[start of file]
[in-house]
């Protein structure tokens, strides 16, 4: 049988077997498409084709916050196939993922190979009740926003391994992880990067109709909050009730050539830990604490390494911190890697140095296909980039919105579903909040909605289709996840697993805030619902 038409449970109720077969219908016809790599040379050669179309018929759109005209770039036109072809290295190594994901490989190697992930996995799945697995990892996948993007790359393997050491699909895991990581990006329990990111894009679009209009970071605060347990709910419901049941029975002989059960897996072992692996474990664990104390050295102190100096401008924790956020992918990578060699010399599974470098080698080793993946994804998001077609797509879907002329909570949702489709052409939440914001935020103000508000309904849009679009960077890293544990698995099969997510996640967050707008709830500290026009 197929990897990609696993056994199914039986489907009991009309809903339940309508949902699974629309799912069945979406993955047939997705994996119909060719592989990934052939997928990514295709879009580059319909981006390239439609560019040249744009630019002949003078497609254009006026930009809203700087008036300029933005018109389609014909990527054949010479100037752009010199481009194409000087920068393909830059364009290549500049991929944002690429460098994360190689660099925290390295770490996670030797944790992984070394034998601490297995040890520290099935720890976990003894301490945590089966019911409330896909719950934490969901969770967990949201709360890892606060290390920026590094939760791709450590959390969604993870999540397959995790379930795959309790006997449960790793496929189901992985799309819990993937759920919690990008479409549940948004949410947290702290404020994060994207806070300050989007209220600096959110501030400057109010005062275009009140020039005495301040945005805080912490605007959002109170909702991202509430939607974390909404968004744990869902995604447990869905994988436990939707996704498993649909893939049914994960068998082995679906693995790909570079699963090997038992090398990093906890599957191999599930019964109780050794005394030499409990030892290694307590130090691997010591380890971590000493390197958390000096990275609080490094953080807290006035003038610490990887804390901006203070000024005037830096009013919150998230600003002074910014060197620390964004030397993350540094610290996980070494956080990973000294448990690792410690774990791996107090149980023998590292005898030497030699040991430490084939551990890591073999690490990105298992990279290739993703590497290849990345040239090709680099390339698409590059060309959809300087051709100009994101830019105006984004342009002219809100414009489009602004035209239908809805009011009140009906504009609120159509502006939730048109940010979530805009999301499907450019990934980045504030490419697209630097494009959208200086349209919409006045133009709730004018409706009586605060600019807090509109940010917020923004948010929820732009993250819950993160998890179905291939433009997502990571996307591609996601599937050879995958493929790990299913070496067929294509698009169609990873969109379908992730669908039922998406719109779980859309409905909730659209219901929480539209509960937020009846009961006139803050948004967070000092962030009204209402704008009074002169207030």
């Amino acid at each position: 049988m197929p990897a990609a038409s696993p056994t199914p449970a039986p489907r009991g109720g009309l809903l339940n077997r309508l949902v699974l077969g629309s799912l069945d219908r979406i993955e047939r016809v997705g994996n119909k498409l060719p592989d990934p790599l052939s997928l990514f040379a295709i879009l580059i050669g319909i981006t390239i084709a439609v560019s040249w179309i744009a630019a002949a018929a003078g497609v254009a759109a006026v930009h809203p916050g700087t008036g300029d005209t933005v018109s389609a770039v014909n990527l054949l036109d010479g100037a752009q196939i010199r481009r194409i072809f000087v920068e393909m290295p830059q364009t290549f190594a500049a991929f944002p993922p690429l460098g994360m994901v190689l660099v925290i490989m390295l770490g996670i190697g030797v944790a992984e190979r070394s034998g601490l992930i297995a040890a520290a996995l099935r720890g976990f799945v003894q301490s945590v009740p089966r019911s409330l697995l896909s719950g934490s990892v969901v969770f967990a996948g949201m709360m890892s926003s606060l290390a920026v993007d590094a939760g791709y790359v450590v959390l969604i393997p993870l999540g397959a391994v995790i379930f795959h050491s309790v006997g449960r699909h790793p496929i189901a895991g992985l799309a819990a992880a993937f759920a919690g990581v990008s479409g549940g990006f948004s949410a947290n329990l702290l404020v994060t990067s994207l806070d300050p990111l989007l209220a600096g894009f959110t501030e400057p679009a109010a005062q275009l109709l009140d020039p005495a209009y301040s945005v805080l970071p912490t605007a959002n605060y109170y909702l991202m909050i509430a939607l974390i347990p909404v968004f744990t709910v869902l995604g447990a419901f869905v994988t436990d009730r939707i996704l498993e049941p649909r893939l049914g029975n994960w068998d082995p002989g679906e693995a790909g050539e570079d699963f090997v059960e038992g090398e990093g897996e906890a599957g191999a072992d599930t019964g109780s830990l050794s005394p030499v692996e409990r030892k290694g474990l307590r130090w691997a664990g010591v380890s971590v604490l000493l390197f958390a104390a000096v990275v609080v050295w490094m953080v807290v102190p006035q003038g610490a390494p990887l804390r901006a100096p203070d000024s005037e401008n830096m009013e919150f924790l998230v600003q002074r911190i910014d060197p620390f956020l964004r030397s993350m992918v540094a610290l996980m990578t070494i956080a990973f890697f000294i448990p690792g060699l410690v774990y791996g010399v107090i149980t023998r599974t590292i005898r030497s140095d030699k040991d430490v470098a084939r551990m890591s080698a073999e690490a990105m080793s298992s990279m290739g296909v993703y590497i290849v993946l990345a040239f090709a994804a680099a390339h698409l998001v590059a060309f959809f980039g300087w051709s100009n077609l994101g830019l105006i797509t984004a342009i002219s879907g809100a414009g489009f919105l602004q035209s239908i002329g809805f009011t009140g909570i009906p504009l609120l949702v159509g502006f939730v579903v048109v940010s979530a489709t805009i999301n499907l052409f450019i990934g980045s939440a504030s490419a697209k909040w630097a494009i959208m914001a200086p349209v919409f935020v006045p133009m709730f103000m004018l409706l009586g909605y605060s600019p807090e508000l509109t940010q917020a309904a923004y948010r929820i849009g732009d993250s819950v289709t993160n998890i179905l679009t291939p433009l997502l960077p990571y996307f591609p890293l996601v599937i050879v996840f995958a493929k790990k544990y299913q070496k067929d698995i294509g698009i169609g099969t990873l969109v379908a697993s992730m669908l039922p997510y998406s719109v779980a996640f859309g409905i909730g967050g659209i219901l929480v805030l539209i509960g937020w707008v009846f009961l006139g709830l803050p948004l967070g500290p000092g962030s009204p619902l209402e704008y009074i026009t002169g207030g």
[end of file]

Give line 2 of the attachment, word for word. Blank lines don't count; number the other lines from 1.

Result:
């Protein structure tokens, strides 16, 4: 049988077997498409084709916050196939993922190979009740926003391994992880990067109709909050009730050539830990604490390494911190890697140095296909980039919105579903909040909605289709996840697993805030619902 038409449970109720077969219908016809790599040379050669179309018929759109005209770039036109072809290295190594994901490989190697992930996995799945697995990892996948993007790359393997050491699909895991990581990006329990990111894009679009209009970071605060347990709910419901049941029975002989059960897996072992692996474990664990104390050295102190100096401008924790956020992918990578060699010399599974470098080698080793993946994804998001077609797509879907002329909570949702489709052409939440914001935020103000508000309904849009679009960077890293544990698995099969997510996640967050707008709830500290026009 197929990897990609696993056994199914039986489907009991009309809903339940309508949902699974629309799912069945979406993955047939997705994996119909060719592989990934052939997928990514295709879009580059319909981006390239439609560019040249744009630019002949003078497609254009006026930009809203700087008036300029933005018109389609014909990527054949010479100037752009010199481009194409000087920068393909830059364009290549500049991929944002690429460098994360190689660099925290390295770490996670030797944790992984070394034998601490297995040890520290099935720890976990003894301490945590089966019911409330896909719950934490969901969770967990949201709360890892606060290390920026590094939760791709450590959390969604993870999540397959995790379930795959309790006997449960790793496929189901992985799309819990993937759920919690990008479409549940948004949410947290702290404020994060994207806070300050989007209220600096959110501030400057109010005062275009009140020039005495301040945005805080912490605007959002109170909702991202509430939607974390909404968004744990869902995604447990869905994988436990939707996704498993649909893939049914994960068998082995679906693995790909570079699963090997038992090398990093906890599957191999599930019964109780050794005394030499409990030892290694307590130090691997010591380890971590000493390197958390000096990275609080490094953080807290006035003038610490990887804390901006203070000024005037830096009013919150998230600003002074910014060197620390964004030397993350540094610290996980070494956080990973000294448990690792410690774990791996107090149980023998590292005898030497030699040991430490084939551990890591073999690490990105298992990279290739993703590497290849990345040239090709680099390339698409590059060309959809300087051709100009994101830019105006984004342009002219809100414009489009602004035209239908809805009011009140009906504009609120159509502006939730048109940010979530805009999301499907450019990934980045504030490419697209630097494009959208200086349209919409006045133009709730004018409706009586605060600019807090509109940010917020923004948010929820732009993250819950993160998890179905291939433009997502990571996307591609996601599937050879995958493929790990299913070496067929294509698009169609990873969109379908992730669908039922998406719109779980859309409905909730659209219901929480539209509960937020009846009961006139803050948004967070000092962030009204209402704008009074002169207030």